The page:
In 1991, Canadian multi-instrumentalist and singer Loreena McKennitt released her fourth record, The Visit
. She'd long had a fascination with Celtic music, but it was around that time that she discovered, via an exhibition of Celtic artifacts in Venice, how far-reaching that Celtic heritage was. This realization led to a kind of geographical expansion of her sound, and she began incorporating stories and sounds of the Middle East, Asia and Spain into her writing. "At its time, it was not 'radio friendly material,'" McKennitt says, " but I think there’s something very infectious in the Celtic music and ... Middle Eastern music ... and then I think there’s something attractive in the visceral nature of my voice, and the combination of those things." Whatever the reason, it connected with audiences: The Visit
is certified Gold in the U.S., and quadrupedal Platinum in Canada.
McKennitt continued to explore the music and literature of the world on subsequent releases, and overall has sold more than 14 million records. This Saturday, the Stratford, Ontario-based artist brings her trio to the Byham Theater. Following the first performance of the tour, in Ann Arbor, Mich., City Paper
spoke with McKennitt over the phone about performing, running a label, and revisiting The Visit
, 25 years later.
Last night was the first night of your first tour in a while. How did that go?
It went well! For me it’s always a bit nerve-wracking, that first performance, partially because I never dreamed of being a singer/performer. I always wanted to be a veterinarian! So when I’m away from performing for X number of months — it was about 6 months this time around — it’s like, “Oh, yes, this is my night job.”
Do you get stage fright?
No, not so much, there’s a kind of modality that I position in my mind, it’s a bit more like sitting down for dinner with friends and sharing this experience … rather than it being a formal “I’m over here and you folks are over there.”
You’re touring with longtime collaborators, Brian Hughes and Caroline Lavelle so that must make it more comfortable.
Yes, I mean, Brian and Caroline are people who I’ve been working with for quite a number of years. And we now are so familiar with, not just the music, but how we each respond musically, it’s like you become one brain. It’s so great to get to that point with other people rather than worrying, “Ok, do they remember that this is the chorus and this is the key…” we just move. It’s like a dance where you really move together. And they’re great people, they’re great traveling companions.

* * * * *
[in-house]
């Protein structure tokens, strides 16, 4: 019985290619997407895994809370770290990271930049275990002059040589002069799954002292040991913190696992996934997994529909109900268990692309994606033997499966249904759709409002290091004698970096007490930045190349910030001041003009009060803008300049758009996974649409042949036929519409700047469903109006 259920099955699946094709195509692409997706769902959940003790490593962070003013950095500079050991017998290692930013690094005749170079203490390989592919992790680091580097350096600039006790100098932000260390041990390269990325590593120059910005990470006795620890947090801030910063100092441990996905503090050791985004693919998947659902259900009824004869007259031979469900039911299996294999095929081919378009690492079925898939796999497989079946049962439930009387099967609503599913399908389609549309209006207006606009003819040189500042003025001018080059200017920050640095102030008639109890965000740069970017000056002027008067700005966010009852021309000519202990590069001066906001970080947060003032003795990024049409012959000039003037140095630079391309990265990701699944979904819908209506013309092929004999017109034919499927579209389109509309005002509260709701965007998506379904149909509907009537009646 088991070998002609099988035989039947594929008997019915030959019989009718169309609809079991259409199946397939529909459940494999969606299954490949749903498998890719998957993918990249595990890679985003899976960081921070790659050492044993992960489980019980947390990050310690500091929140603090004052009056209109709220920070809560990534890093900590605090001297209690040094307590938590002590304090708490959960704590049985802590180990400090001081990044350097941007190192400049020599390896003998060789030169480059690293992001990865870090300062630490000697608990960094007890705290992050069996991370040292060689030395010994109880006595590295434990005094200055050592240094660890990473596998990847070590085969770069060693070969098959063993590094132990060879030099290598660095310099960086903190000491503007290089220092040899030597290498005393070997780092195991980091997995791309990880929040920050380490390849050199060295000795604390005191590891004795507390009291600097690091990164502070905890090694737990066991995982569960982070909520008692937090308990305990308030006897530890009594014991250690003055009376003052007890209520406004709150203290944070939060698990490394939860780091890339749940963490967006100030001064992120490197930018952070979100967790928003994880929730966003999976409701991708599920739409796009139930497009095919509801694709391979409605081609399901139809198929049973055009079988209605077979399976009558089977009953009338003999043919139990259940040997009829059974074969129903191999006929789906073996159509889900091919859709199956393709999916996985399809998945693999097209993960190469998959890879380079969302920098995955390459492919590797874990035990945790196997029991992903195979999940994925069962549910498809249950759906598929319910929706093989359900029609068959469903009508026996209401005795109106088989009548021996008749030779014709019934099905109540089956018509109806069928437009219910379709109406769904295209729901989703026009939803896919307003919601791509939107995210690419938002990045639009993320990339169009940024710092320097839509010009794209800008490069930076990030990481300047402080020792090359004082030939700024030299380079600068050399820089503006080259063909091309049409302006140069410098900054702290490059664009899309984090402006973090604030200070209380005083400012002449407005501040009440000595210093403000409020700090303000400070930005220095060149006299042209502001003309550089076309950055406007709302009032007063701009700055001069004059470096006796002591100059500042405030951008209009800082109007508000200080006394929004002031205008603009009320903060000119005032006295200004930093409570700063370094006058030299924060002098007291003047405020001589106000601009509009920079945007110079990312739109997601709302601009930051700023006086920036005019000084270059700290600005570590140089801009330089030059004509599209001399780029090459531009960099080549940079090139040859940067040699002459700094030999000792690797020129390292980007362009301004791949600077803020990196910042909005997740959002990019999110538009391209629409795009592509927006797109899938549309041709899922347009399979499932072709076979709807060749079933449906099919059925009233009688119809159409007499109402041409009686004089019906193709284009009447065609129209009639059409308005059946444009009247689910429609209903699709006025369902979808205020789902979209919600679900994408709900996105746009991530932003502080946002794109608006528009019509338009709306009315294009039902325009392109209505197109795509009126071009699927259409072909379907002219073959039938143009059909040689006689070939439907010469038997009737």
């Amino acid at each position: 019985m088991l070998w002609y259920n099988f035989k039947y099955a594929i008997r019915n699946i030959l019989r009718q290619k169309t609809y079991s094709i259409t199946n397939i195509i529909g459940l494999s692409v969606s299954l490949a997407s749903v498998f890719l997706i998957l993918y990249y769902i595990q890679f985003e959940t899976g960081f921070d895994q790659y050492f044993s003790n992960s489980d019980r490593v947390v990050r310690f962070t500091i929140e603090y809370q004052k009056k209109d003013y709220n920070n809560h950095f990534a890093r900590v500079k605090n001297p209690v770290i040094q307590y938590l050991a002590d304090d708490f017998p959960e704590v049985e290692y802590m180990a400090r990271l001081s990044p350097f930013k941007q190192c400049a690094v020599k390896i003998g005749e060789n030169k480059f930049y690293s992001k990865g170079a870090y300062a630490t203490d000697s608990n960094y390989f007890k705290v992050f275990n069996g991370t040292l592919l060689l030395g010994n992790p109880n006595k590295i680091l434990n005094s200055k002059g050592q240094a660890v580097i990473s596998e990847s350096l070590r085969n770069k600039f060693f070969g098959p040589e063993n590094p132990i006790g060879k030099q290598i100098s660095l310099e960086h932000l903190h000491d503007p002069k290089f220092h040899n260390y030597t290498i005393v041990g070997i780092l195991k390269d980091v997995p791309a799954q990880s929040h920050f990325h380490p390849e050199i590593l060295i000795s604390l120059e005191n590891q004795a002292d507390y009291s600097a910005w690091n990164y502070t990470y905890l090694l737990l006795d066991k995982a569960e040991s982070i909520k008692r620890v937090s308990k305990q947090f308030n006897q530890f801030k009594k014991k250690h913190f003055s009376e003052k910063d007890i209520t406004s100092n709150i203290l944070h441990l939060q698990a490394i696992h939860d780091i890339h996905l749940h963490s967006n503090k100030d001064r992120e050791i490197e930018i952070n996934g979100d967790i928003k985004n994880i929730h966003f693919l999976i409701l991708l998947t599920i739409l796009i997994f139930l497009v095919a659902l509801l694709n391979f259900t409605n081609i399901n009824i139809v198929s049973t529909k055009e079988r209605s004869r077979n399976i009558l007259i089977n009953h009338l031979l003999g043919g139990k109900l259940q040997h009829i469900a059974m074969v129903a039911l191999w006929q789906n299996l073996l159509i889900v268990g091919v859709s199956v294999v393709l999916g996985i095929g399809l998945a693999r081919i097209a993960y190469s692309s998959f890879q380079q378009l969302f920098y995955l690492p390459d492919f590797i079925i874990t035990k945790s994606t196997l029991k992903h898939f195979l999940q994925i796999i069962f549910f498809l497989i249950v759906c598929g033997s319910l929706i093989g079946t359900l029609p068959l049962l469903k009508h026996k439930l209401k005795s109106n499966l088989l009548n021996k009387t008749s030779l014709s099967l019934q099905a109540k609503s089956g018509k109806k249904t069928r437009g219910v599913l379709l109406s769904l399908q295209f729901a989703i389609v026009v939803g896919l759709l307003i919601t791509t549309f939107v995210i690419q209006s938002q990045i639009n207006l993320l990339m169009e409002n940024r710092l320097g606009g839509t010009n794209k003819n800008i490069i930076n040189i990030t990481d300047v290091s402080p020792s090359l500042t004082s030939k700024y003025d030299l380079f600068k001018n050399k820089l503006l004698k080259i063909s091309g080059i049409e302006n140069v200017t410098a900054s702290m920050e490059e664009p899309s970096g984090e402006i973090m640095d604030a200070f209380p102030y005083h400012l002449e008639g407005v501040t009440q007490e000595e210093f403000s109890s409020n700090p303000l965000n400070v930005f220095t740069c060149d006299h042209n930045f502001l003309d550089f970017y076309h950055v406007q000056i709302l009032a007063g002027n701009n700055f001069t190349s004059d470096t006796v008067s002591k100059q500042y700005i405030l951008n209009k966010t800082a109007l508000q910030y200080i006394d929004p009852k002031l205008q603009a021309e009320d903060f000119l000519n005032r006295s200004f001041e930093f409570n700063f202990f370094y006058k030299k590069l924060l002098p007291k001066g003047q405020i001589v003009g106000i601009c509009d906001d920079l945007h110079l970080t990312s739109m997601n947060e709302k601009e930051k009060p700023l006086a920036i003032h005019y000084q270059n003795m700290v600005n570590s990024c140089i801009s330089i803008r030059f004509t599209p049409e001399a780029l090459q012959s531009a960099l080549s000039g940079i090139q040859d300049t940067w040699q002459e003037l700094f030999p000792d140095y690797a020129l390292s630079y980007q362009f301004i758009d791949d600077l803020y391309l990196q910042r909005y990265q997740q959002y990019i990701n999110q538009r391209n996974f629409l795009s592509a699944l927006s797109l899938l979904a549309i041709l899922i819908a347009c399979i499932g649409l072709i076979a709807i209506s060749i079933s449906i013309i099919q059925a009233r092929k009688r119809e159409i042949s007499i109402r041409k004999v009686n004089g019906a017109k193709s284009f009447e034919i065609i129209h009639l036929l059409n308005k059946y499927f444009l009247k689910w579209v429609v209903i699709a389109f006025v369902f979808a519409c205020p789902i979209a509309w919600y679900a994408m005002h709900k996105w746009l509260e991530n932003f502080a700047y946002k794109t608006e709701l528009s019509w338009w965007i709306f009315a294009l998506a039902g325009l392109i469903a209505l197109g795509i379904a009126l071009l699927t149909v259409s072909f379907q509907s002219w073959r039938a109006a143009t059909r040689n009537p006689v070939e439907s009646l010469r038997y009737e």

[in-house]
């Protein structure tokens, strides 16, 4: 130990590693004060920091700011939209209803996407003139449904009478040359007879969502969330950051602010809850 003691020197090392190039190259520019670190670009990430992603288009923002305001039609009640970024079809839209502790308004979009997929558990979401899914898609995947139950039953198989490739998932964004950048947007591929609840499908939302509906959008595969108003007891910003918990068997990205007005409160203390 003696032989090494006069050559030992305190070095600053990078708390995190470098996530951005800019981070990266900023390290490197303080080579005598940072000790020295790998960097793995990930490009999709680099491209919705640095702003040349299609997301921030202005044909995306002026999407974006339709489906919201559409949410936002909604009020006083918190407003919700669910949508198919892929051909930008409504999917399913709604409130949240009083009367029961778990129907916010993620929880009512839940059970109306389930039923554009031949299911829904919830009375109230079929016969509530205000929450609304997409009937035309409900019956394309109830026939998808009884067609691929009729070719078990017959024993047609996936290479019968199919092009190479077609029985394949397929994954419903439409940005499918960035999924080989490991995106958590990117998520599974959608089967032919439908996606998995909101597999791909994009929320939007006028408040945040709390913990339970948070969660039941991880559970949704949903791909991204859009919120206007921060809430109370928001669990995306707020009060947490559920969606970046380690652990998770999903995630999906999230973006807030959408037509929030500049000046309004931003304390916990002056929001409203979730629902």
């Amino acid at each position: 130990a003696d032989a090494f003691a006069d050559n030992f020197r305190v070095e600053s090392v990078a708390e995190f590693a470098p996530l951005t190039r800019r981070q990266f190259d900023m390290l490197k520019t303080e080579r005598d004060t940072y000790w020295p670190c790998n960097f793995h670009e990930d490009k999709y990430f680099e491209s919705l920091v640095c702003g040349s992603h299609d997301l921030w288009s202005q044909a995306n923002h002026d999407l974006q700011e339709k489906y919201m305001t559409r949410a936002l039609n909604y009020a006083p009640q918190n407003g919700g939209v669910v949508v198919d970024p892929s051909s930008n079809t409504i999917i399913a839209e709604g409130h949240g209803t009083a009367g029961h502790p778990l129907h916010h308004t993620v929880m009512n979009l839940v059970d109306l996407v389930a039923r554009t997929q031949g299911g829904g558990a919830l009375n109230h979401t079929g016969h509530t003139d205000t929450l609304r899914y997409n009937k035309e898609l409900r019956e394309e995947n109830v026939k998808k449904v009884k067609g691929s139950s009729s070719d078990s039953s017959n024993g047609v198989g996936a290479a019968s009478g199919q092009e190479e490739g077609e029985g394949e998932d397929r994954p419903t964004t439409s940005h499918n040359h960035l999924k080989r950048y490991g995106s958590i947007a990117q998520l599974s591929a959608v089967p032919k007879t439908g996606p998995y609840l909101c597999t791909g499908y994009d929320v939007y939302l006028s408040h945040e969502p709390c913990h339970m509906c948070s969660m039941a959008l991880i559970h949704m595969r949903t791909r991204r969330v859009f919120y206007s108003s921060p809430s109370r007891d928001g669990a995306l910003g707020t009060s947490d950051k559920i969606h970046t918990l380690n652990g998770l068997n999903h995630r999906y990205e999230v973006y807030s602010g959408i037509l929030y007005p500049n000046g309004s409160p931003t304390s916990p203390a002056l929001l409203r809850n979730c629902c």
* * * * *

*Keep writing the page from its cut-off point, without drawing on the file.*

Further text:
Are you playing selections from your whole career?
Mostly things from my career, and largely from The Visit
, for the 25th anniversary, but also because it’s just the three of us I do more — I spend a bit more time telling people about the experiences and travels and stories behind the songs. Whereas when I’m traveling with the band I don’t talk or relay as much because I feel like I’ve got all these people waiting behind me. So this is a bit more conversational.
And I’ve had people suggest that, in a way, they get to know me better through this more intimate performance. There’s a 15 minute section — I was working on a one- woman show based on the Irish coming to Canada during the time of the famine, which was the 1840s — but I’d woven some spoken word in, there’s some poetry from W.B.Yates, there are eyewitness accounts of the immigrants coming to Canada. I read from some diary notes I made while working on this one-woman show (which I never completed) … It’s a more intimate kind of repertoire.
You mentioned the 25th anniversary of The Visit, what was it like going back to that record?
We were just saying it will be 20 years next year since we released The Book of Secrets
and Caroline and I were saying “We can’t believe it’s been that long!” But it’s always interesting … just getting back into that mindset, and where you looked at the world from at that time …But I think [making that record] was very seminal [for me] in that that was the first time that I learned that the Celts were this vast collection of tribes that had fanned out from Europe and into Asia minor. And it was also the first recording that I had licensed to a major label. So I recall, from a non-creative side, it was the leap from going from an independent –- I still am an independent label — but going from working with a portfolio of small distributors to engaging in a licensing deal around the world with a major label.
Listening to that record, do you have any thoughts about the way that your music has progressed over the years?
To some degree. It certainly was one of my most popular, well-loved recordings. But I remember at the time … I felt it was a hodgepodge of pieces, but I realize now over the course of time there is a kind of eclecticism to the music and how I write it or how I curate it.